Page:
Can I offer you a stiff drink of theology? Our topic is modern Arianism. (and then, at the end, tell you why)? The Arian controversy of the fourth century is widely regarded as one of the most significant in all of Christian history. Here we go:
Modern Arianism Is on the Rise
A man named Arius (who lived between 250-336) argued that the scriptural titles for Christ, which seemed to point to Christ’s equality with God, were merely courtesy titles. In truth, Arius said, Christ was to be seen as a creature—although the first among all creatures. So, while the son is not like any other creature, Arius argued that he is a creature, nonetheless. He even said that the son was a perfect creature and outranked all other creatures but was indeed created. Hence the phrase of Arius, “There was once when he was not.”
So much for the Trinity.
Arius was attempting to draw on a number of biblical passages. In John 14, you have Jesus saying that the Father is greater than He is. In Mark 13, Jesus says that no one knows when the second coming will be – not even Him – only the Father. So, Arius and his followers maintained that Jesus was similar to the Father in nature or essence, but not the same as the Father in nature or essence.
This received a swift and hostile reaction from many within the church who were able to marshal an impressive number of biblical passages (e.g., John 3:16, 14:9) – which form the basis of orthodox Christology to this day – to combat his ideas and point to the fundamental unity between the Father and the Son.
Also, the passages that the Arians used were shown to be misinterpreted, missing out on the subordination of the Son to the Father during the incarnation, and how His language reflected that state of subordination. In other words, in His incarnation, Jesus filled a different role.
It was also argued that the divinity of Christ was of central importance to the Christian idea of salvation. If what Arius was maintaining was true, Christ could not save anyone, since no mere “creature” can save another creature. Only God can save and even Arius seemed to agree that, according to the New Testament, salvation was meant to come through Jesus.
The conclusion, affirmed at the famed Council of Nicea in 325, was that Jesus was God Himself in human form, the second Person of Trinity, and any other view was heresy of the highest order.
Specifically, it was determined that Jesus was homo (same) ousios (substance) – “one in being” or “one in substance” – with the Father. This was selected as opposed to homoiousios, which meant of “like substance” or “like being.” In Gibbon’s monumental work The Rise and Fall of the Roman Empire, he notes that never had there been so much energy spent on one vowel. But that vowel mattered because it defined the very person of Christ.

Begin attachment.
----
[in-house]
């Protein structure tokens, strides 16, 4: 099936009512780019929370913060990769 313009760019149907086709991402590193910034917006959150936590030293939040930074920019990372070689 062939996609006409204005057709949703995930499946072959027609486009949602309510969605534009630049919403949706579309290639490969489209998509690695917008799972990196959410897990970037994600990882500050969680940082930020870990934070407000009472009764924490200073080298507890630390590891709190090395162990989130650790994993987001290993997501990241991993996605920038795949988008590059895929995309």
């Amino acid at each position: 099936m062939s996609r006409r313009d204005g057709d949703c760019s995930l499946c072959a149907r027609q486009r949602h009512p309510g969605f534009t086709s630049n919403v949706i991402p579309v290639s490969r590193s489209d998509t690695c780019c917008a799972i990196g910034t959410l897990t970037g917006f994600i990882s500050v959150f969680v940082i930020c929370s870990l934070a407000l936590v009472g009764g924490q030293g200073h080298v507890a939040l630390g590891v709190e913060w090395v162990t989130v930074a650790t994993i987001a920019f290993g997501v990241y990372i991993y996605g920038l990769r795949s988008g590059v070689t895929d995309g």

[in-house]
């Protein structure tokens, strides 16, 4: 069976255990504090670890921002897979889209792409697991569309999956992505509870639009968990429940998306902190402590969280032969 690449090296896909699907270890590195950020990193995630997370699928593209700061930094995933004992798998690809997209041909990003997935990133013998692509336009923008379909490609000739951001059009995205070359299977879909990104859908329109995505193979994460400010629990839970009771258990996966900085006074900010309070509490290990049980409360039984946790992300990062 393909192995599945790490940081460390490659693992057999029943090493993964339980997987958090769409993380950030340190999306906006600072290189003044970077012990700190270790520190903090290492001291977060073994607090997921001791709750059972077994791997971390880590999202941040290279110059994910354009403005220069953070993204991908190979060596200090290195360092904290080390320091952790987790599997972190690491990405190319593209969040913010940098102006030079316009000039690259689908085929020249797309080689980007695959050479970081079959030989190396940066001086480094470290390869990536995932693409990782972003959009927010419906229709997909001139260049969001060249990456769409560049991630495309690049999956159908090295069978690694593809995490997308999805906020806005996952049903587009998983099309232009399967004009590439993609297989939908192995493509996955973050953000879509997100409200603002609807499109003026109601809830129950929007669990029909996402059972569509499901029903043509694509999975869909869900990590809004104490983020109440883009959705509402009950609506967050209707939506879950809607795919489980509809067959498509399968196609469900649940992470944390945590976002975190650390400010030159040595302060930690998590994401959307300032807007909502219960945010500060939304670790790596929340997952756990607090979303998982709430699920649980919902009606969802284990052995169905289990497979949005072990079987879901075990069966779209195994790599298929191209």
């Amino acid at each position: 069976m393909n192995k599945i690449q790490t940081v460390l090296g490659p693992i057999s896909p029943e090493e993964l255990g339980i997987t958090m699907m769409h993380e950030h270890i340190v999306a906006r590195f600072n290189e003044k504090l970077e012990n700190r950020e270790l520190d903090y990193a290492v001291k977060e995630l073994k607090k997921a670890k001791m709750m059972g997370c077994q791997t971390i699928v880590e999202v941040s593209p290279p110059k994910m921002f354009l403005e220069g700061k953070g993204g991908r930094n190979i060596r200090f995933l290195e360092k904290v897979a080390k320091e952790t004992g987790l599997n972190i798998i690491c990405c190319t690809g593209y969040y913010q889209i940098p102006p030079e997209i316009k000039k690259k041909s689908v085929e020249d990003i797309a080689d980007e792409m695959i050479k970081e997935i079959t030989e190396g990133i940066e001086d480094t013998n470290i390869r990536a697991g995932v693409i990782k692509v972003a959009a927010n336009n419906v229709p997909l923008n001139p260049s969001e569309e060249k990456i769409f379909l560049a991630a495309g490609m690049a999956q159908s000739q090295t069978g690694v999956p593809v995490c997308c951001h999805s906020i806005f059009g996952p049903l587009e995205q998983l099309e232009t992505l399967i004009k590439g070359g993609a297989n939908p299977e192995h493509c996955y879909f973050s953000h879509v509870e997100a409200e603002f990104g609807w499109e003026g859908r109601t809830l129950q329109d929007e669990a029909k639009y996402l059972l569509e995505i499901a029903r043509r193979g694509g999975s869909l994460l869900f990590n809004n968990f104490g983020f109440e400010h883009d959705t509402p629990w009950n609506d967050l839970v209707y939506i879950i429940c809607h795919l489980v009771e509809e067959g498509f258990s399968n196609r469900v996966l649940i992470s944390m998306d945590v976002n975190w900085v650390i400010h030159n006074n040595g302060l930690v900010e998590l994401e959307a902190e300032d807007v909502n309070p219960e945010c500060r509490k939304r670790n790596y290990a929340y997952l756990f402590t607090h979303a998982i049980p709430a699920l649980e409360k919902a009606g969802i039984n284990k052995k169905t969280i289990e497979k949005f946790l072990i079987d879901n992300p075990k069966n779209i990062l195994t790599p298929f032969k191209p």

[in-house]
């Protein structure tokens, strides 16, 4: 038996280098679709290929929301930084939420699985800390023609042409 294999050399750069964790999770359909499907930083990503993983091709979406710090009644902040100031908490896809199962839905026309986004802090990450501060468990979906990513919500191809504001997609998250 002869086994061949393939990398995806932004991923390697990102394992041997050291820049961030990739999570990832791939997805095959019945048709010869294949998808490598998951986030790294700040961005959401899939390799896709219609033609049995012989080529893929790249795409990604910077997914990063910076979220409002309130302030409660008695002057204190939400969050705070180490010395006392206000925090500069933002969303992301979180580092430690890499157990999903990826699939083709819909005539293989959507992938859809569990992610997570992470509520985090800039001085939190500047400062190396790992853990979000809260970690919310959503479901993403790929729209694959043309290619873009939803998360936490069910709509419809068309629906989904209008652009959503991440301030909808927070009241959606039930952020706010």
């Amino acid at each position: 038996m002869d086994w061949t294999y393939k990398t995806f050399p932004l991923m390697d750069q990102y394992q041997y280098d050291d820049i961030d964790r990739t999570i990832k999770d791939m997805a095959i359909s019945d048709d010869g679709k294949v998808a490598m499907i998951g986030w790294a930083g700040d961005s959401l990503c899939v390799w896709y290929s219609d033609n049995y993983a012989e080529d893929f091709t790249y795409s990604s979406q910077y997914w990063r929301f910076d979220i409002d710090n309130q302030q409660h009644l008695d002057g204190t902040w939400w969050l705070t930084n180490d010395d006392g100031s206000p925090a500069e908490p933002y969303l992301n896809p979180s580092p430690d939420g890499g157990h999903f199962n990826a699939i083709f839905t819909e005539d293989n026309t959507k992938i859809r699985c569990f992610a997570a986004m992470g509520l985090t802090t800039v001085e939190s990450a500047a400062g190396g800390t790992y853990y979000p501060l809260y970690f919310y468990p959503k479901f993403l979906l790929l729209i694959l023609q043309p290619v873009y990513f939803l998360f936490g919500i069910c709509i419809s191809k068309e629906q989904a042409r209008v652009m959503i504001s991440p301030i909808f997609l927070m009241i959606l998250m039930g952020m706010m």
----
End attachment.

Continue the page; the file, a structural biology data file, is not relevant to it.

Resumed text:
The Council of Nicea produced what would eventually become known as the Nicene Creed, which stated that Jesus Christ was of the same substance with the Father.
Okay, here’s why I put you through that technical – but critically important – bit of historical theology.
Here’s Why it Matters:
Modern Arianism on the rise.
According to the annual State of Theology survey, jointly conducted by Ligonier Ministries and Lifeway Research, of the five most common mistaken beliefs held by evangelicals (yes, evangelicals, not the public at large), two are directly tied to modern Arianism. A whopping 73% agreed with the statement that “Jesus is the first and greatest being created by God,” and 43% affirmed that “Jesus was a great teacher, but he was not God.” So much for “I and the Father are one” (John 10:30).
Though outside of classical Arian theology, the Trinity seems particular in duress. Among the top five revelations from the study was that 60% believed that “the Holy Spirit is a force but is not a personal being.”
The report references Ligonier founder R. C. Sproul’s teaching that everyone’s a theologian. “However, Dr. Sproul would be quick to add that not everyone is a good theologian.”
No, they are not.
This article on modern Arianism originally appeared here, and is used by permission.